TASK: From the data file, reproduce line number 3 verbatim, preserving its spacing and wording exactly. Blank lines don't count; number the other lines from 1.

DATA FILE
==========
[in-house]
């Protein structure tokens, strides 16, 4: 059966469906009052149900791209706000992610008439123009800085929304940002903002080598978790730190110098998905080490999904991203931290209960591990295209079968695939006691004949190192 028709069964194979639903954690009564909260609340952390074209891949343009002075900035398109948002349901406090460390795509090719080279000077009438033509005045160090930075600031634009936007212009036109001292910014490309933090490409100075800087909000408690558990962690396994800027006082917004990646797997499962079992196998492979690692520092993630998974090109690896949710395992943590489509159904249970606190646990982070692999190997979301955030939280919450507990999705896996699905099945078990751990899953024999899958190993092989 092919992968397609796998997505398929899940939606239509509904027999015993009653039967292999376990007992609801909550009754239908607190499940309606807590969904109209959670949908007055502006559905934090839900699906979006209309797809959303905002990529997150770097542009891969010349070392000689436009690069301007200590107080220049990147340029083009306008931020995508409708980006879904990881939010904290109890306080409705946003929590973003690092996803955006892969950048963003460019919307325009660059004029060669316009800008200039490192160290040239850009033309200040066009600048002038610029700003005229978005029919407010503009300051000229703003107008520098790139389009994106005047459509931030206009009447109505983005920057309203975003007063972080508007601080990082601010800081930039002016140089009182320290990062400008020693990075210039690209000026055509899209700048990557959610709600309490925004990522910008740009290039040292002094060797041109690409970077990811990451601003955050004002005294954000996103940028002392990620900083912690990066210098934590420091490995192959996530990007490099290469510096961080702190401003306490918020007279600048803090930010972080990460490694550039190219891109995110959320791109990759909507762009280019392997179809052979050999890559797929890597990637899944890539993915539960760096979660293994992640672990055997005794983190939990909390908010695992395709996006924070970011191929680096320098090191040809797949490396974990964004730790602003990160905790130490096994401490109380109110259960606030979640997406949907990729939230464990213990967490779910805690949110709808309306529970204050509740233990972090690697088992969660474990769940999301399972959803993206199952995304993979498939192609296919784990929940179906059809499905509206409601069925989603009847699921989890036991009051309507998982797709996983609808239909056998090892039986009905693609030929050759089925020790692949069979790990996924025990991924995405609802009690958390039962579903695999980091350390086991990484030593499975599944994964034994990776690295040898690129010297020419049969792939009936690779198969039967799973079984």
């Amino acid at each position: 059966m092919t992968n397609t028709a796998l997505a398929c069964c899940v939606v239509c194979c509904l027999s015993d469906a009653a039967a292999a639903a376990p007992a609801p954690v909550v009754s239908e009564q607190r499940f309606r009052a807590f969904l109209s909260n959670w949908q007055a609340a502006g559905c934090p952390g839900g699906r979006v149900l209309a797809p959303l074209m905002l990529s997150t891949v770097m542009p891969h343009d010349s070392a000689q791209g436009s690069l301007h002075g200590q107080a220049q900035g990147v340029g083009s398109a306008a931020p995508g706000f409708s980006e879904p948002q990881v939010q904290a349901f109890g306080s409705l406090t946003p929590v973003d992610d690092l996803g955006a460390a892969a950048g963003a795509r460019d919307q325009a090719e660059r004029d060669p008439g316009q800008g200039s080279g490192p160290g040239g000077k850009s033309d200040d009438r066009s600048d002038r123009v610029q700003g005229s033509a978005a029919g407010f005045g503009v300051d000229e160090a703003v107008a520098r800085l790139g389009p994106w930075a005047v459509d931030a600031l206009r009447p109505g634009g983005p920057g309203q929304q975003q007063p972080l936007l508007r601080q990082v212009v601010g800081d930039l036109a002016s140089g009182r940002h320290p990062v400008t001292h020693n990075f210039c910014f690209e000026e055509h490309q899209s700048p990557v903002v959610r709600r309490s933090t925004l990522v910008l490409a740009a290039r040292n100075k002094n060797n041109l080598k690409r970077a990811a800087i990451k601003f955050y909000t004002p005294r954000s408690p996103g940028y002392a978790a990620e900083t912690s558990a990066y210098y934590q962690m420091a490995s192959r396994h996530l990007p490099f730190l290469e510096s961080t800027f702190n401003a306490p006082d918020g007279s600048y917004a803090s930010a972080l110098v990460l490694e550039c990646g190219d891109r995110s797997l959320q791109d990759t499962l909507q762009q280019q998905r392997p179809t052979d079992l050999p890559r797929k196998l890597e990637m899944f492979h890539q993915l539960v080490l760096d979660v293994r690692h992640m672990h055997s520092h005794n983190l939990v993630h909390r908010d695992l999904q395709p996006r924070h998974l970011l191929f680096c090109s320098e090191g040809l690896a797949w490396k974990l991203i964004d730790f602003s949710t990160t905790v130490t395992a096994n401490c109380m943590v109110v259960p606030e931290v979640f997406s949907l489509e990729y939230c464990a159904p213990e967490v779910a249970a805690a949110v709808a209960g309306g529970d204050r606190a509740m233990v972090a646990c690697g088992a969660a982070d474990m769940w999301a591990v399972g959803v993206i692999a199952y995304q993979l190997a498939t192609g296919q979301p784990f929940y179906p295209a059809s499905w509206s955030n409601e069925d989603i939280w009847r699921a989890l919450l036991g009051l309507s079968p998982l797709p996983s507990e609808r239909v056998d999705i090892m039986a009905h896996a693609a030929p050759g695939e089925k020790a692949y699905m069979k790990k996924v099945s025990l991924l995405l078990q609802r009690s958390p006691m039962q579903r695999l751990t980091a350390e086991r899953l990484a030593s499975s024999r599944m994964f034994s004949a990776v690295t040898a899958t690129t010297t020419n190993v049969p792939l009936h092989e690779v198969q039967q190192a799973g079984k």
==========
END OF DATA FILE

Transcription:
């Amino acid at each position: 059966m092919t992968n397609t028709a796998l997505a398929c069964c899940v939606v239509c194979c509904l027999s015993d469906a009653a039967a292999a639903a376990p007992a609801p954690v909550v009754s239908e009564q607190r499940f309606r009052a807590f969904l109209s909260n959670w949908q007055a609340a502006g559905c934090p952390g839900g699906r979006v149900l209309a797809p959303l074209m905002l990529s997150t891949v770097m542009p891969h343009d010349s070392a000689q791209g436009s690069l301007h002075g200590q107080a220049q900035g990147v340029g083009s398109a306008a931020p995508g706000f409708s980006e879904p948002q990881v939010q904290a349901f109890g306080s409705l406090t946003p929590v973003d992610d690092l996803g955006a460390a892969a950048g963003a795509r460019d919307q325009a090719e660059r004029d060669p008439g316009q800008g200039s080279g490192p160290g040239g000077k850009s033309d200040d009438r066009s600048d002038r123009v610029q700003g005229s033509a978005a029919g407010f005045g503009v300051d000229e160090a703003v107008a520098r800085l790139g389009p994106w930075a005047v459509d931030a600031l206009r009447p109505g634009g983005p920057g309203q929304q975003q007063p972080l936007l508007r601080q990082v212009v601010g800081d930039l036109a002016s140089g009182r940002h320290p990062v400008t001292h020693n990075f210039c910014f690209e000026e055509h490309q899209s700048p990557v903002v959610r709600r309490s933090t925004l990522v910008l490409a740009a290039r040292n100075k002094n060797n041109l080598k690409r970077a990811a800087i990451k601003f955050y909000t004002p005294r954000s408690p996103g940028y002392a978790a990620e900083t912690s558990a990066y210098y934590q962690m420091a490995s192959r396994h996530l990007p490099f730190l290469e510096s961080t800027f702190n401003a306490p006082d918020g007279s600048y917004a803090s930010a972080l110098v990460l490694e550039c990646g190219d891109r995110s797997l959320q791109d990759t499962l909507q762009q280019q998905r392997p179809t052979d079992l050999p890559r797929k196998l890597e990637m899944f492979h890539q993915l539960v080490l760096d979660v293994r690692h992640m672990h055997s520092h005794n983190l939990v993630h909390r908010d695992l999904q395709p996006r924070h998974l970011l191929f680096c090109s320098e090191g040809l690896a797949w490396k974990l991203i964004d730790f602003s949710t990160t905790v130490t395992a096994n401490c109380m943590v109110v259960p606030e931290v979640f997406s949907l489509e990729y939230c464990a159904p213990e967490v779910a249970a805690a949110v709808a209960g309306g529970d204050r606190a509740m233990v972090a646990c690697g088992a969660a982070d474990m769940w999301a591990v399972g959803v993206i692999a199952y995304q993979l190997a498939t192609g296919q979301p784990f929940y179906p295209a059809s499905w509206s955030n409601e069925d989603i939280w009847r699921a989890l919450l036991g009051l309507s079968p998982l797709p996983s507990e609808r239909v056998d999705i090892m039986a009905h896996a693609a030929p050759g695939e089925k020790a692949y699905m069979k790990k996924v099945s025990l991924l995405l078990q609802r009690s958390p006691m039962q579903r695999l751990t980091a350390e086991r899953l990484a030593s499975s024999r599944m994964f034994s004949a990776v690295t040898a899958t690129t010297t020419n190993v049969p792939l009936h092989e690779v198969q039967q190192a799973g079984k």